Java analogy: Because of the lightness of goroutine I wouldn't compare it to spawning a thread in Java. It would have to be ExecutorService which distributes the workload of executing tasks over a thread pool. It is waaaay more verbose and unpleasant to use. Kind of important if your software needs to handle work concurrently and somebody has to maintain it later.

I welcomed Go's approach with open arms. Why should the concurrent code be complicated?

Anyway, I feel Goroutine requires an extremely simple example to illustrate what it is about. Firstly, let's build some contrast with the snippet which does NOT use Goroutines:

 1package main
 3import (
 4   "log"
 7func main() {
 8   // sequence of activites I want to perform
 9   log.Println("walk into bathroom")
10   log.Println("undress")
11   log.Println("take shower")
12   log.Println("put pyjamas on")
13   log.Println("hug your parents and say good night")
15   log.Println("program ends")

Output: (I have used logger here so that we can see timings, important in the subsequent examples)

12018/05/01 17:59:30 walk into bathroom
22018/05/01 17:59:30 undress
32018/05/01 17:59:30 take shower
42018/05/01 17:59:30 put pyjamas on
52018/05/01 17:59:30 hug your parents and say good night
62018/05/01 17:59:30 program ends
8Process finished with exit code 0

I hope the output does not come as a surprise. Lines from 9 to 13 will execute one after another, synchronously, each printing activity name.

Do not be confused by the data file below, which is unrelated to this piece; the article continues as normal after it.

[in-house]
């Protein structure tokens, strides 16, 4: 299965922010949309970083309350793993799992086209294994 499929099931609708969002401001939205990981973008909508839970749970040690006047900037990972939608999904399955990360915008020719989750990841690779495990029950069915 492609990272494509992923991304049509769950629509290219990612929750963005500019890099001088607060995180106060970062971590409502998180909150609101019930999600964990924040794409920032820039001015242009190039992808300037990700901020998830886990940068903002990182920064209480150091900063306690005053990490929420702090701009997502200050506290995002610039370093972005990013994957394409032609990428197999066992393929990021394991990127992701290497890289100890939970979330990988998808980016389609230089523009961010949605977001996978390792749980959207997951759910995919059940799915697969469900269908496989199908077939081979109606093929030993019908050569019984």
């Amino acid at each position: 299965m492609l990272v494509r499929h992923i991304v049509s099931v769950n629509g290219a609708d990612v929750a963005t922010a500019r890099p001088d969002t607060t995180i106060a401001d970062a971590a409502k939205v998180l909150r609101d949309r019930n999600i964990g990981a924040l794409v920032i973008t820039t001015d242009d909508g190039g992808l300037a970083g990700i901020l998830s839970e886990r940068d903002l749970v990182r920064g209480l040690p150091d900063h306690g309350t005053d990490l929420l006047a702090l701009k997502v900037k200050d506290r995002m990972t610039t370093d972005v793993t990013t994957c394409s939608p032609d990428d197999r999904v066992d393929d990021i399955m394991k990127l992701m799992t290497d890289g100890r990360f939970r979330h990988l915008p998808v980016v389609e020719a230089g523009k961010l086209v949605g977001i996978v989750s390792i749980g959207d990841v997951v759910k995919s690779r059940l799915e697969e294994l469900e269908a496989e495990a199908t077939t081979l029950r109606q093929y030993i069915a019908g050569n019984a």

How do we make Goroutines though? Just precede any function with go keyword. That’s it!

Note: It is true if our only goal is to make piece of code run alongside the main code. That means we are ignoring bunch of important aspects. You will see what I mean in the next few snippets.

Let's rewrite our shower sequence with Goroutines:

 1package main
 3import (
 4   "log"
 7func main() {
 8   // sequence of activites I want to perform
 9   go log.Println("walk into bathroom")
10   go log.Println("undress")
11   go log.Println("take shower")
12   go log.Println("put pyjamas on")
13   go log.Println("hug your parents and say good night")
15   log.Println("program ends")


12018/05/01 17:59:30 program ends
3Process finished with exit code 0


That's actually expected.

Each invocation in lines 9 - 13 is going to start a new Goroutine. When you start a Goroutine the main code does not wait for Goroutine's completion but immediately moves onto the next line. Because we just create few Goroutines the flow will zip instantly through them, creating each, and then reaching the end of a program, before any of Goroutines has a chance to print any text.

To give it a chance it is enough to put a pause


before we print "program ended". Example output:

12018/05/01 18:43:41 put pyjamas on
22018/05/01 18:43:41 walk into bathroom
32018/05/01 18:43:41 take shower
42018/05/01 18:43:41 undress
52018/05/01 18:43:41 hug your parents and say good night
62018/05/01 18:43:42 program ended
8Process finished with exit code 0

It is important to notice the ordering anomaly here. Be careful! Unless you don't mind taking a shower in your pyjamas and then undressing before you hug your parents and say good night to them.

Imagine if such quality code was deciding about your finance or life. Yikes!!

If you feel this is some textbook example detached from reality, let's see.